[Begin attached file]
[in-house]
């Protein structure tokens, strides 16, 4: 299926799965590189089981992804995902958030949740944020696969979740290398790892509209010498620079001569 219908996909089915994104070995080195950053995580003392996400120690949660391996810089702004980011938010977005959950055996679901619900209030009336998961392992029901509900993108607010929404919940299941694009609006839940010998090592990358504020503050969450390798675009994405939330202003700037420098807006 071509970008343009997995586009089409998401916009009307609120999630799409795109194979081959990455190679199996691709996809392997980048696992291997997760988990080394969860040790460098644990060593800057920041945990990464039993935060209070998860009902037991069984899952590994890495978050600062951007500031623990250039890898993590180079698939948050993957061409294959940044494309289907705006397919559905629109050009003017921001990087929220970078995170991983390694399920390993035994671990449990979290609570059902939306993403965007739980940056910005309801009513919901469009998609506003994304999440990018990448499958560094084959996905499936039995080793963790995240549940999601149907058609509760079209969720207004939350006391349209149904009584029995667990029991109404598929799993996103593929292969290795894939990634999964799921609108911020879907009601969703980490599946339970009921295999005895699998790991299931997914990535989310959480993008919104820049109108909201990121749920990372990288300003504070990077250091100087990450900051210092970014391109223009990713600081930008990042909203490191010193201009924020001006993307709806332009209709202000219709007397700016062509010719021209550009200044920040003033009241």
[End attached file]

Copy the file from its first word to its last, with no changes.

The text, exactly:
[in-house]
């Protein structure tokens, strides 16, 4: 299926799965590189089981992804995902958030949740944020696969979740290398790892509209010498620079001569 219908996909089915994104070995080195950053995580003392996400120690949660391996810089702004980011938010977005959950055996679901619900209030009336998961392992029901509900993108607010929404919940299941694009609006839940010998090592990358504020503050969450390798675009994405939330202003700037420098807006 071509970008343009997995586009089409998401916009009307609120999630799409795109194979081959990455190679199996691709996809392997980048696992291997997760988990080394969860040790460098644990060593800057920041945990990464039993935060209070998860009902037991069984899952590994890495978050600062951007500031623990250039890898993590180079698939948050993957061409294959940044494309289907705006397919559905629109050009003017921001990087929220970078995170991983390694399920390993035994671990449990979290609570059902939306993403965007739980940056910005309801009513919901469009998609506003994304999440990018990448499958560094084959996905499936039995080793963790995240549940999601149907058609509760079209969720207004939350006391349209149904009584029995667990029991109404598929799993996103593929292969290795894939990634999964799921609108911020879907009601969703980490599946339970009921295999005895699998790991299931997914990535989310959480993008919104820049109108909201990121749920990372990288300003504070990077250091100087990450900051210092970014391109223009990713600081930008990042909203490191010193201009924020001006993307709806332009209709202000219709007397700016062509010719021209550009200044920040003033009241």